Thursday, July 28, 2011
Honest Thoughts from a Birth Father
There are books, blogs, articles, discussion boards and documentaries about the experience of adoption for birth mothers and adoptive families...but where are the birth father voices? Sadly, the resources available to help us understand their experience are so limited that they are almost non-existent.
Last year, I came across the blog of a birth father who was willing to open up and share his perspective on his recent open adoption experience. Referring to himself as "I Am" (pictured above), he honestly and openly shares about the good, the bad, and the difficult thoughts and feelings associated with his adoption experience. The below post is shared with permission - check out the rest of his blog called Statistically Impossible.
I'm to visit my son tomorrow. It will be the first visit in quite a while. Last month Athena and I were both ill and desperately needed time to recover. Our previous visit had been near the beginning of the month. This visit, obviously near the end of the month, marks the end of nearly three months without visitation. In short, it's been too long. When last we were to see Festus he had developed a vocabulary of about eight words. I don't know what I'll encounter when I see him tomorrow. The truth is this visit has been filling me with some dread.
My son is talking. He is able to communicate. Quickly he'll be developing the ability to create complex ideas and in just a few short years he'll be regularly delving into abstraction. I shudder at this. I haven't had the chance to be proud as I haven't seen it yet. Had you asked me a year ago how I'd feel about this I'd have been happy and delighted to finally be able to communicate with him in ways that I can understand. Now I am terrified of two monosyllables; "why", and "no".
"Why". Why did Athena and I place him into the only home he knows? Why didn't we parent him? Why do we feel the way we do about children and, thus, him? These are all questions that I've answered theoretically to myself and many, many other people. But they have a different ring when I can see the face and hear the voice that they matter to the most.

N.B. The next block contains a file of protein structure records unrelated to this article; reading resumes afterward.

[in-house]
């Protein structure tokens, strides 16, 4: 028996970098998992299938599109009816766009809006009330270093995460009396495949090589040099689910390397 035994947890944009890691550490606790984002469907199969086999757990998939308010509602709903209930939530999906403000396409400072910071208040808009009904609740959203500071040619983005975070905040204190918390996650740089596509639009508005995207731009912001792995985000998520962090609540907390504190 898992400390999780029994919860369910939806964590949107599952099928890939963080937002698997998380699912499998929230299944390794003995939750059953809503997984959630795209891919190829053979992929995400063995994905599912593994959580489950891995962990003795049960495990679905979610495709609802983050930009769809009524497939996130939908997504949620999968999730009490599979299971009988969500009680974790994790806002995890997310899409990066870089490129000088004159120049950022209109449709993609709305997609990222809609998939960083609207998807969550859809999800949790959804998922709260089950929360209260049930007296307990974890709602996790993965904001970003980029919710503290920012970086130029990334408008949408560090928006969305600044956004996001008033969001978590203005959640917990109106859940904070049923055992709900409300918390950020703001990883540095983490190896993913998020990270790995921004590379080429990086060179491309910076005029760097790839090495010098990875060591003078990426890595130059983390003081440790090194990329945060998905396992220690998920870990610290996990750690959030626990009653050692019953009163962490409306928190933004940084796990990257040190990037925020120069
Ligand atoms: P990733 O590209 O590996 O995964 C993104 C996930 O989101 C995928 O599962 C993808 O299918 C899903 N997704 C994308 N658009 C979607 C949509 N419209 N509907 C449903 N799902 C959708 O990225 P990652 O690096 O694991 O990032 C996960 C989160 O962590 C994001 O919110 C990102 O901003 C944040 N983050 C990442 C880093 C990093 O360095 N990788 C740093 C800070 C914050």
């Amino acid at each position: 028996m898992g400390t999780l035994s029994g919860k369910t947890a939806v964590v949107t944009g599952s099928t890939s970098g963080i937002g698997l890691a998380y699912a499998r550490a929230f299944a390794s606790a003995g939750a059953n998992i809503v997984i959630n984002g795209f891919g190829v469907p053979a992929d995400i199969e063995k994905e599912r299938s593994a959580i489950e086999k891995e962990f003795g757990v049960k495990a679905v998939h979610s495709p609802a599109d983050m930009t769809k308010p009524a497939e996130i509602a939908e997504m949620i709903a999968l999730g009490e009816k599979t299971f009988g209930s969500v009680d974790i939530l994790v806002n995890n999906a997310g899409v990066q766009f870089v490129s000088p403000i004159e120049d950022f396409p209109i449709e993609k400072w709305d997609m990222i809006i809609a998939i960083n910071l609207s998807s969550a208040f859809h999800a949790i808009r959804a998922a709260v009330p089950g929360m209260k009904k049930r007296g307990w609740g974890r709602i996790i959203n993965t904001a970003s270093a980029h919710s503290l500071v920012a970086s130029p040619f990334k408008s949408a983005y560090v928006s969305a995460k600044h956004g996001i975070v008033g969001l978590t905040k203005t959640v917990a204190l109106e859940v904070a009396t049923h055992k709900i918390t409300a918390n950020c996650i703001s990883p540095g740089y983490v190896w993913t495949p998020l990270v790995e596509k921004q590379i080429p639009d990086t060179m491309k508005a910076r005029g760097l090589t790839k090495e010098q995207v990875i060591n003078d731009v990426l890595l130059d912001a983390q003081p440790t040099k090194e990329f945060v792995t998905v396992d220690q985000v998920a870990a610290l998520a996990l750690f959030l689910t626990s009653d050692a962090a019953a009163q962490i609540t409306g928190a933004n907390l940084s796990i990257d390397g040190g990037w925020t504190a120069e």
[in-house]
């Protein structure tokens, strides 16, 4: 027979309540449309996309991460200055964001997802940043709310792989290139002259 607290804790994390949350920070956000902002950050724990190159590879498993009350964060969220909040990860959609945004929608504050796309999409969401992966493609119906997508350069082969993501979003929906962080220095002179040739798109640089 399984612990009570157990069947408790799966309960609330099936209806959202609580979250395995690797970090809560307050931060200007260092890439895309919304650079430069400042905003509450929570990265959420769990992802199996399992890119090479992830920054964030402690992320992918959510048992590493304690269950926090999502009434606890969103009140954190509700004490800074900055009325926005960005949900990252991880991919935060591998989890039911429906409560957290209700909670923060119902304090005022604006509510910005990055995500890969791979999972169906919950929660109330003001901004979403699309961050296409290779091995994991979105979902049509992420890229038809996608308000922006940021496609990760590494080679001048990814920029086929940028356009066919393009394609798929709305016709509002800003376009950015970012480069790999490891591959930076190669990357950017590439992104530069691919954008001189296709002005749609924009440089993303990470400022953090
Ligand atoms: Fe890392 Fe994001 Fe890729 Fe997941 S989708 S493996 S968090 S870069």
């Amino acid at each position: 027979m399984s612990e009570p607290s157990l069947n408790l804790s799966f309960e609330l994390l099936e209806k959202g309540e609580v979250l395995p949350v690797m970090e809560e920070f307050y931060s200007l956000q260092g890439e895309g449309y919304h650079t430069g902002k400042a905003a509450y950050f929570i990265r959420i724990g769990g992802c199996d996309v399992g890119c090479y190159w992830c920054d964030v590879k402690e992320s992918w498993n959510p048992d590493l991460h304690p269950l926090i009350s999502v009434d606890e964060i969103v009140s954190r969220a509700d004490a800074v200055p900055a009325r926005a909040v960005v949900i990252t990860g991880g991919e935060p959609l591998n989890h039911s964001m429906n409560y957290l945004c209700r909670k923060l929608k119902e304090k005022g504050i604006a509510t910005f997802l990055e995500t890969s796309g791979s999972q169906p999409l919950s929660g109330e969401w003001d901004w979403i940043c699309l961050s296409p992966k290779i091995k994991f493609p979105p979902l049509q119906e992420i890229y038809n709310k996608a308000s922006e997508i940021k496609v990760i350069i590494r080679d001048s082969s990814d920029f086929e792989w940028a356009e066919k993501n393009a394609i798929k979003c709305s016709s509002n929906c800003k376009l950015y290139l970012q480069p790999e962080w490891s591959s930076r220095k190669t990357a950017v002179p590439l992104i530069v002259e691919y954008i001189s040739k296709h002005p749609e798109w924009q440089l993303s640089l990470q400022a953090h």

"No". No, you don't have the right to be in my life anymore. No I will not accept a relationship with you. I don't believe your answers to my questions. They aren't good enough. They don't make enough sense. They hurt me too much. You have hurt me too much. I know I'm putting words into his mouth. I know he may not say some, or possibly any of these things to me or Athena. But I am very good at playing the "Worst Case Scenario" game. In most of my worst imaginings the apocalypse is a welcome reprieve.
The real point is that I now see that I will actually have to face what my son has to say about his experience. Again, theoretically I have done this and made my peace with it. But as any parent, birth-, adoptive-, step-, foster-, grand-, or traditional, can attest children have a way of jarring you despite your best plans and preparations. This is often a good thing. Children are excellent at living in their present experience and frequently call us to do the same. Frankly many adults, myself especially, can use all the help we can get in that regard. But there are still times when that notion is rather terrifying. My hope is that tomorrow I will be in the present instead of worrying about some dreadful confrontation with my son that may never occur. I hope he can help pull me into the present, so when I hear him speak for the first time, he is all I hear.